News Column

Exploring Thanksgiving Traditions: Turkeys, Sauced and Soused

Nov. 26, 2008

Jeremy Nisen--HispanicBusiness.com

turkey recipes, thanksgiving alcohol, thanksgiving traditions, turkey mole, junior merino, david suro, tequila

While we all hold our Thanksgiving traditions dear, there's definitely something to be said for spicing them up (literally and figuratively) every few years. For inspiration, we asked the advice of two men on the cutting-edge of the culinary world, in hopes of developing a slightly snazzier take on turkey, all the trimmings, and some decidedly adult beverages.

Master Mixologist Junior Merino, also known as The Liquid Chef, originally hails from Mexico and practices his craft at Rayuela and Macondo in New York City and Tequilas Restaurant in Philadelphia. He and David Suro, chef-owner of Tequilas Restaurant, took some time to share their thoughts on the Thanksgiving meal with HispanicBusiness.com

Mr. Suro (who we recently spoke to about his tequila operation, Siembra Azul) notes that the turkey is no stranger to Mexican cuisine.

"Huajolote, as we call turkey, is a bird European explorers took to Europe from Mexico in the early 1500s. History has made a full circle serving it here as part of a traditional Thanksgiving dinner," he said. His preferred method of presenting a turkey is to simply serve it with "delicious sauces made with authentic Mexican spices and herbs to add some zest to the traditional flavor of turkey."

He typically pairs his Huajolote with corn.

"The white meat of the turkey pairs perfectly with pepper spices," he said, "which ends up being my contribution to this traditional dinner."

Mr. Merino also celebrates "El dia de accion de gracias" with Huajolote. He notes that some Mexican families serve turkey mole, the national dish of Puebla and Oaxaca, for the holiday.

His advice when it comes to the food is practical, and comes from a trusted source: his wife, Heidi Merino,
who is a chef. Their tradition is to celebrate with some former clients from Roth's Westside Steakhouse, where he used to work. His wife takes care of most of the food, while Mr. Merino, naturally, remakes their favorite cocktails, the ones they used to enjoy at Roth's

"I also pair wine with the dinner, since I am also a sommelier," he said. "Our tradition started with only 8 people and now is up to 20."

Twenty guests presents some challenges that many families are (blessedly) familiar with. Merino's party has some time-tested strategies.

"Instead of cooking one 24-pound turkey, cook two 12 pound turkeys," Mr. Merino said. "This cuts down on cooking time and also cuts down on the probability of drying out your turkey."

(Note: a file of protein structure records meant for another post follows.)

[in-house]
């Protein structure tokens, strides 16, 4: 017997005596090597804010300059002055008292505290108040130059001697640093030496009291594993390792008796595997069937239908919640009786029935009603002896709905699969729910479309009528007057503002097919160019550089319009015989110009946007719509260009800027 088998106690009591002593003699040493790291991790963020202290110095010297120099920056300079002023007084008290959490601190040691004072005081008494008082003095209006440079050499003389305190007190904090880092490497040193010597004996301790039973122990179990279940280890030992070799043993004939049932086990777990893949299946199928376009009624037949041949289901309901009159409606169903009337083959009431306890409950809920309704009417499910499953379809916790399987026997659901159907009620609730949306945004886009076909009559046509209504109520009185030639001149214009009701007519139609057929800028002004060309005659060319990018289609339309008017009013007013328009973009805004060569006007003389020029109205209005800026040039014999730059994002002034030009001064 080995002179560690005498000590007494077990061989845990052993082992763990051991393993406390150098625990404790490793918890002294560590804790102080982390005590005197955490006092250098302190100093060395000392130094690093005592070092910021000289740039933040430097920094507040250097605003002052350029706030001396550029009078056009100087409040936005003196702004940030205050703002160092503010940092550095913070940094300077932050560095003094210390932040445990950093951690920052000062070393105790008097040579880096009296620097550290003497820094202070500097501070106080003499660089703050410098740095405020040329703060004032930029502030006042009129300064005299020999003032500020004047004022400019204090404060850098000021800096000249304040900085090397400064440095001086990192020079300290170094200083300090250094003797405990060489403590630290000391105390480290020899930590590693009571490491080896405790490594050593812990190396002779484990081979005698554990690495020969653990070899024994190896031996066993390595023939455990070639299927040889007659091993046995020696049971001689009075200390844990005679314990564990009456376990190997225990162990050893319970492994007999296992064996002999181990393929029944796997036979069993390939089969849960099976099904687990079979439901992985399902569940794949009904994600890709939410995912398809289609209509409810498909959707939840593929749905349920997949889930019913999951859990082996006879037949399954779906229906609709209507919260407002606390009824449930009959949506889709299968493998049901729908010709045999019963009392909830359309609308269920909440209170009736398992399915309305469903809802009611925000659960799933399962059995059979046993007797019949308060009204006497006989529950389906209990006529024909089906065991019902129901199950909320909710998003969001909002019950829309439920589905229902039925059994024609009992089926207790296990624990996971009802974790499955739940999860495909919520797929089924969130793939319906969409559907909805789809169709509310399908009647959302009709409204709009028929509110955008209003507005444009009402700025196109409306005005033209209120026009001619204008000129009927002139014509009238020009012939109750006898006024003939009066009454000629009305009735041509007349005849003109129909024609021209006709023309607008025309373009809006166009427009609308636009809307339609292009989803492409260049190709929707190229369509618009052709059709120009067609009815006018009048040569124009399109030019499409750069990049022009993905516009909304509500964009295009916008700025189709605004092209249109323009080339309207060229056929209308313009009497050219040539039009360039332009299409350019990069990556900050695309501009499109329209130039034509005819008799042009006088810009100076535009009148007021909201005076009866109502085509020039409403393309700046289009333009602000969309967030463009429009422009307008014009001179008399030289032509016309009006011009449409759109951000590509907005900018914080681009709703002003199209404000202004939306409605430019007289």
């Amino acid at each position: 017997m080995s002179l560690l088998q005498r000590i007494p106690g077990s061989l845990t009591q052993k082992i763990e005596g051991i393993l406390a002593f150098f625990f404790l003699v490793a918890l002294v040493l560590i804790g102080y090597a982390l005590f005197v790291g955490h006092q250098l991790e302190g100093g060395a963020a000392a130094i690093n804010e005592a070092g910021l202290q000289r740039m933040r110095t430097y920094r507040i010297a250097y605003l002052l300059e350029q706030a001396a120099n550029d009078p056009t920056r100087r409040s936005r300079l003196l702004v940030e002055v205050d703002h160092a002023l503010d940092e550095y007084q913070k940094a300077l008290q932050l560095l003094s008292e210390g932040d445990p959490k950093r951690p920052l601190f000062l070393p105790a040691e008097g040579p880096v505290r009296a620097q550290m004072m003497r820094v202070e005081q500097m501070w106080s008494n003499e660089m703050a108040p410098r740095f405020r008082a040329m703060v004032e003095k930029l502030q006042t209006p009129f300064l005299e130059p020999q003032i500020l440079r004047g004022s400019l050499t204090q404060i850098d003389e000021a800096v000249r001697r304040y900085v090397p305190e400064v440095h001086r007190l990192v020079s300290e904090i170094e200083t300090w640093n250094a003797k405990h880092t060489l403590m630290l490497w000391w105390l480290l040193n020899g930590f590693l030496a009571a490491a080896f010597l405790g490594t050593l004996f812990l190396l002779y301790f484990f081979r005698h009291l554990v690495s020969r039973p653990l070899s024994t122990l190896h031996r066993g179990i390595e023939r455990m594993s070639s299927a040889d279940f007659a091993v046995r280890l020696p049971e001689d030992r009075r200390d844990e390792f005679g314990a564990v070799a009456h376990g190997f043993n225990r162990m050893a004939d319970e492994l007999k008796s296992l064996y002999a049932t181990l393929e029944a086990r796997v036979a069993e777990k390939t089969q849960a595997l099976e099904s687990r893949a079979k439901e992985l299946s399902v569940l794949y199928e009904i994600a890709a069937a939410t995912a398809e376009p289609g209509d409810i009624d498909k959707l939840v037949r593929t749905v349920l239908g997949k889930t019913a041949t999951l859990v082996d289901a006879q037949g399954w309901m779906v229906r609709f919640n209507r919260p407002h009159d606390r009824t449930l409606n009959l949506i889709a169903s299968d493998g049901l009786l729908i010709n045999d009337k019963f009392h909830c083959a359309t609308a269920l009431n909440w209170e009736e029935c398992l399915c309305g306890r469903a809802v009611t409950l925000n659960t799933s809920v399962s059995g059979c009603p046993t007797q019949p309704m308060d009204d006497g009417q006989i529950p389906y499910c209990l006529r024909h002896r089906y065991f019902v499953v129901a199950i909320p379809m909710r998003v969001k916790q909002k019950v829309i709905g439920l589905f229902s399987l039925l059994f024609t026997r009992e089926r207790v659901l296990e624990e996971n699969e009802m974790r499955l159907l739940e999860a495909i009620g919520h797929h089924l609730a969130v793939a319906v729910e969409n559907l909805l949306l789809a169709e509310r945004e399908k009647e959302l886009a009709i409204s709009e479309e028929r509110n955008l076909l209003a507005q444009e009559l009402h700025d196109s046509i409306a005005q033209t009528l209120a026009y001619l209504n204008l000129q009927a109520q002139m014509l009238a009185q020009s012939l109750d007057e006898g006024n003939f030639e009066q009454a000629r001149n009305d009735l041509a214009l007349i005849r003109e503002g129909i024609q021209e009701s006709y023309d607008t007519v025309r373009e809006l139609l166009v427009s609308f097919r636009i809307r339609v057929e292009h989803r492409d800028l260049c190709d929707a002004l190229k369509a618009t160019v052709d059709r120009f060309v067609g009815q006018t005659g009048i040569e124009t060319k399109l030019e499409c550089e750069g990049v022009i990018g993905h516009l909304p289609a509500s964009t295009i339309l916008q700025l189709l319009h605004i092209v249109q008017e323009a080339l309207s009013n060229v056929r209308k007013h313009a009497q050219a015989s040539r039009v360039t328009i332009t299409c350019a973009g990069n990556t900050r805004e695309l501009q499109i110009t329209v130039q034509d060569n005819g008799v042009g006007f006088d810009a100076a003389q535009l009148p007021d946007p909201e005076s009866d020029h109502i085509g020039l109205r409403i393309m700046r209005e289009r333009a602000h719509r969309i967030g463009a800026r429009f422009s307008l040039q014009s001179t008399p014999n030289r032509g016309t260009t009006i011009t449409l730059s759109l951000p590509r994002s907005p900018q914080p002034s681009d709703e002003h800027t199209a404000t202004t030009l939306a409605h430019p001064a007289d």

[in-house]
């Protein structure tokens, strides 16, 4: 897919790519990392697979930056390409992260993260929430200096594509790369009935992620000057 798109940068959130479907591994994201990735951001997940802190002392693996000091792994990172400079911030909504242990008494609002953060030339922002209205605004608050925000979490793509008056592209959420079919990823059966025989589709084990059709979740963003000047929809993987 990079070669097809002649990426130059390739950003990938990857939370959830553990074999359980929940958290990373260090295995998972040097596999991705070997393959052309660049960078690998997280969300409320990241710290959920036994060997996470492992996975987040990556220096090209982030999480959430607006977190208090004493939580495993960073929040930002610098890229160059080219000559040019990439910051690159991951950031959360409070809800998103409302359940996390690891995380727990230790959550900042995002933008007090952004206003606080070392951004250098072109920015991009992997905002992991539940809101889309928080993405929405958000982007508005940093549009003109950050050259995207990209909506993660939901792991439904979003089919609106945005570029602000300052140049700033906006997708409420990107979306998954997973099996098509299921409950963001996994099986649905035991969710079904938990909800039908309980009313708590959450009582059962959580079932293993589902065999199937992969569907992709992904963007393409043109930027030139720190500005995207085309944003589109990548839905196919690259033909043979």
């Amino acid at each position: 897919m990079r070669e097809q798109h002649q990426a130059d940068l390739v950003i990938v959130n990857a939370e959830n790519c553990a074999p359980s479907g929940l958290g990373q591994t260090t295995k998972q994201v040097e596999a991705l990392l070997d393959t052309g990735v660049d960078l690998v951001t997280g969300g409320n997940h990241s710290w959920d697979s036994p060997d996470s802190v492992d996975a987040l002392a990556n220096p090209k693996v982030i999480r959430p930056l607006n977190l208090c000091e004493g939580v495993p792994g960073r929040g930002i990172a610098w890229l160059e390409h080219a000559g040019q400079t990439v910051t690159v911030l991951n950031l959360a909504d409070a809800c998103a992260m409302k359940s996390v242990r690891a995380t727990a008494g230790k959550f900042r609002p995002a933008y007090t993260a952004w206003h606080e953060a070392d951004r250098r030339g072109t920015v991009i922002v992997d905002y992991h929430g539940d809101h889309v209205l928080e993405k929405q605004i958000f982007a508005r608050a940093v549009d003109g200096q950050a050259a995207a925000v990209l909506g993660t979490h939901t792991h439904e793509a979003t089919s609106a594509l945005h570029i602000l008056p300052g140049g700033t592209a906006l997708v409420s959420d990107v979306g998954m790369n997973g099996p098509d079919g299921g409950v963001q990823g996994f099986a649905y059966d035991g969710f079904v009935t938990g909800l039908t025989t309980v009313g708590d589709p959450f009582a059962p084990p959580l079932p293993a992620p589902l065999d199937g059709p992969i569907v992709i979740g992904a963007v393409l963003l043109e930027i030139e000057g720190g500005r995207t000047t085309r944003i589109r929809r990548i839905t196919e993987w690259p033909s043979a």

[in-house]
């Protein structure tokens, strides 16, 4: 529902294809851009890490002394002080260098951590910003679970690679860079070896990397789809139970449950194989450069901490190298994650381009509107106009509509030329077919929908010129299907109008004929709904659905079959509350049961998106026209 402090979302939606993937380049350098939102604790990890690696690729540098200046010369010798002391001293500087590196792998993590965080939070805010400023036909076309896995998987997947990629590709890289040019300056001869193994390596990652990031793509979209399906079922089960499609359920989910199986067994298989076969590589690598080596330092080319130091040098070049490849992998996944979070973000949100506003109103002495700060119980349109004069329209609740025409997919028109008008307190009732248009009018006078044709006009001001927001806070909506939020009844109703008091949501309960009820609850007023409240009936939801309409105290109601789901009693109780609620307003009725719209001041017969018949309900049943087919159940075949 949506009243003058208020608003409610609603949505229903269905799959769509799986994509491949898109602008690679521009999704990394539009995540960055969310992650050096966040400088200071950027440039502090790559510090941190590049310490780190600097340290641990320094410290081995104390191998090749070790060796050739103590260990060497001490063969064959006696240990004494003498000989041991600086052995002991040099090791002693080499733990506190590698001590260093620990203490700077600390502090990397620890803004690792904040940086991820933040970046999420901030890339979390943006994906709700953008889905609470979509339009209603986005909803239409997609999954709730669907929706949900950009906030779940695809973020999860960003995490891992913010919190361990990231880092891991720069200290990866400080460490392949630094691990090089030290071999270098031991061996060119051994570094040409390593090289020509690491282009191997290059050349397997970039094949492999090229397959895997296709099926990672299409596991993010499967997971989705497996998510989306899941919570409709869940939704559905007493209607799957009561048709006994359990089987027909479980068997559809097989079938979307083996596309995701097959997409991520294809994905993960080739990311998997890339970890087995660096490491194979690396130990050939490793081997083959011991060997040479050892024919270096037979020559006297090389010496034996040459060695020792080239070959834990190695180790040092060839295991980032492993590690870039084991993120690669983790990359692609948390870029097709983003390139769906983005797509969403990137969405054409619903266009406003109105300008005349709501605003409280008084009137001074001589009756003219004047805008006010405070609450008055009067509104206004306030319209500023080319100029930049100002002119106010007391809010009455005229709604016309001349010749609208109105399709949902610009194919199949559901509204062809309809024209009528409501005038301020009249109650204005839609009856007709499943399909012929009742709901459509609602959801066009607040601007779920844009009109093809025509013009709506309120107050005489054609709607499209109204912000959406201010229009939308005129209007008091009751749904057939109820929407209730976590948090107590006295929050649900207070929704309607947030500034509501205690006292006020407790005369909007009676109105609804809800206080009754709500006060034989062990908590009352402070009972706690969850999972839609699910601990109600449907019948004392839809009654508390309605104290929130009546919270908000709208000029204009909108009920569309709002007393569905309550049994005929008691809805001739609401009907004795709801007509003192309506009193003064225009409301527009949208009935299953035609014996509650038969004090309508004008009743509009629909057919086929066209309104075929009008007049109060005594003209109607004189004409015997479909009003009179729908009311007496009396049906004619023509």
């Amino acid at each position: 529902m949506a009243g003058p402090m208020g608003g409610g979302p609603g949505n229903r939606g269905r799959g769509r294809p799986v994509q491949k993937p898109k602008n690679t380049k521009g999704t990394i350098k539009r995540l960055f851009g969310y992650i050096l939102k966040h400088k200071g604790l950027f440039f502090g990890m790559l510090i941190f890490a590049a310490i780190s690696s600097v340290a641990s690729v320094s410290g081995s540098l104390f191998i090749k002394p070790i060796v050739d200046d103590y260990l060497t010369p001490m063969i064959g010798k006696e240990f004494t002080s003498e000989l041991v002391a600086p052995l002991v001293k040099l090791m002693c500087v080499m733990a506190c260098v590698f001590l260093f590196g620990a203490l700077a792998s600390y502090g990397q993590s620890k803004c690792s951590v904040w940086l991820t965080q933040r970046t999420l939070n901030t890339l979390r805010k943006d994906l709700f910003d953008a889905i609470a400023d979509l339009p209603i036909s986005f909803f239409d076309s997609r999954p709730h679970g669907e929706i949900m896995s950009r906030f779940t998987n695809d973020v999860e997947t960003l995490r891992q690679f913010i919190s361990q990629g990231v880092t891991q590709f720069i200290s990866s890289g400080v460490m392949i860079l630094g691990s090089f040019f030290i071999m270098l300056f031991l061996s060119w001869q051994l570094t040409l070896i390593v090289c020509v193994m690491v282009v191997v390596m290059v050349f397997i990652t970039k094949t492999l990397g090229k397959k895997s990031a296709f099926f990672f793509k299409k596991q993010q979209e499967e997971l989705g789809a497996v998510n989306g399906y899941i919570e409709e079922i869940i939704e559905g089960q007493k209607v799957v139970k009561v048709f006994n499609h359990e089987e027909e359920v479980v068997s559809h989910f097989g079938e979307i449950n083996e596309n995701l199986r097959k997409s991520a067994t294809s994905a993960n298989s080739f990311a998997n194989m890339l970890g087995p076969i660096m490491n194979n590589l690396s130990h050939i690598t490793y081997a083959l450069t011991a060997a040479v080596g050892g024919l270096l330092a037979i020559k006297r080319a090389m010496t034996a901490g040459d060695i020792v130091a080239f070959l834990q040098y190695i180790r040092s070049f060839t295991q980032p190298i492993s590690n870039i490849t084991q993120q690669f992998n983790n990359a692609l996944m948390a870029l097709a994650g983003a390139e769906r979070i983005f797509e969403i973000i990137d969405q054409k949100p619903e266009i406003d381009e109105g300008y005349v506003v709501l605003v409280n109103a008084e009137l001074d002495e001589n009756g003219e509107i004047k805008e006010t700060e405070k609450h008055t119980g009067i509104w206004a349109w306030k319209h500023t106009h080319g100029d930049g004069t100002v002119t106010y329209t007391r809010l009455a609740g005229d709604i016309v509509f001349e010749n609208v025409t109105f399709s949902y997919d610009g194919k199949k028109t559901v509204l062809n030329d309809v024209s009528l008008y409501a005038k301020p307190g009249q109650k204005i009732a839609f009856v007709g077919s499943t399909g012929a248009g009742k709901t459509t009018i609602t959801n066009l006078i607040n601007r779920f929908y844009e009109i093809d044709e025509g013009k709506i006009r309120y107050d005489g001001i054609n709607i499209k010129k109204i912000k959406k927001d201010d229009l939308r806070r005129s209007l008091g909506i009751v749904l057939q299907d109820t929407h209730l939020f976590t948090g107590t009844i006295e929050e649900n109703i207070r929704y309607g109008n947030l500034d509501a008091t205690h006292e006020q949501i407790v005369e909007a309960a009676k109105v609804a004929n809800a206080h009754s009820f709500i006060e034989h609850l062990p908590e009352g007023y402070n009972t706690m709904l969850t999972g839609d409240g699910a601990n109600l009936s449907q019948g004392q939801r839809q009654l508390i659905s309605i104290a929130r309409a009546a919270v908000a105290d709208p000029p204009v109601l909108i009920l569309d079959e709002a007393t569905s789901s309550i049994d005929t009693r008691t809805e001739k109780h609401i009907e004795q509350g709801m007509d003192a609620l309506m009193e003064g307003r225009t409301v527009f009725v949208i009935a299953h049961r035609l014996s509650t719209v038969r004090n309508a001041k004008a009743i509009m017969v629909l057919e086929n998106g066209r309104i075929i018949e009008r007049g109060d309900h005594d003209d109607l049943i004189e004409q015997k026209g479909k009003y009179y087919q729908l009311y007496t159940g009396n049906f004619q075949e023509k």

Mr. Merino agrees with HispanicBusiness.com's warning from yesterday regarding stuffing and food-born illness.

"Do not cook the stuffing in the turkey, instead stuff the turkey with various citrus and herbs. This prevents drying of the turkey, and aids in distributing a nice herbal flavor. Also, stuffing doesn't reach the required cooking temperature when the turkey is done."

Mr. Suro has always closed Tequilas Restaurant, "to celebrate the harvest festival and give thanks and appreciation for what we have received."

"For me, in particular, it's thanking my extended family, my customers, who share their most treasured moments at Tequilas Restaurant," he shared.

Mr. Merino is currently working on a "Liquid Chef" television show, but was happy to give a sneak preview of his wizardry for readers to spice up their holidays.

"Before customizing a cocktail for Thanksgiving, I take into consideration seasonal fruits, flavors, color scheme, culinary traditions and culture," he shared.

He offers three examples of great drinks that utilize "the best flavors that we can use for a dinner like Thanksgiving." Two of them feature Mr. Suro's Siembra Azul Tequila:

G'vine Holiday Cocktail
1 1/2 oz G'vine Gin
3/4 oz Cranberry Syrup (which it can be made at home by putting a pot 2 cups of sugar, one of water and one of cranberries heat until cranberries split and let it rest for 12 hours, strain and enjoy.)
3/4 oz Sloe Gin
3/4 oz Lime Juice
3/4 oz Egg Whites
3/4 oz Pomegranate Juice
5 dashes of Rhubarb bitter
Pour all the ingredients in a shaker, shake vigorously and serve in a martini glass.

Orchard
1 1/2 oz Siembra Azul Anejo
1/2 oz applejack
1/2 oz simple syrup
1/2 of a green chopped green apple
1 oz lime juice
Garnish with a rainbow of slices of apples
Press the green apple with a muddler, then add the rest of the ingredients, ice, shake, and strain over ice.

Rested Winter
1 1/2 oz Siembra Azul Reposado
1 1/2 oz Castries
1/2 oz Kahlua
1/4 oz Navan
Garnish with a cinnamon stick, coffee beans & star anise.
Pour all the ingredients in a shaker/mixing glass, add ice, shake and strain into a martini glass.



Source: HispanicBusiness.com (c) 2008. All rights reserved.


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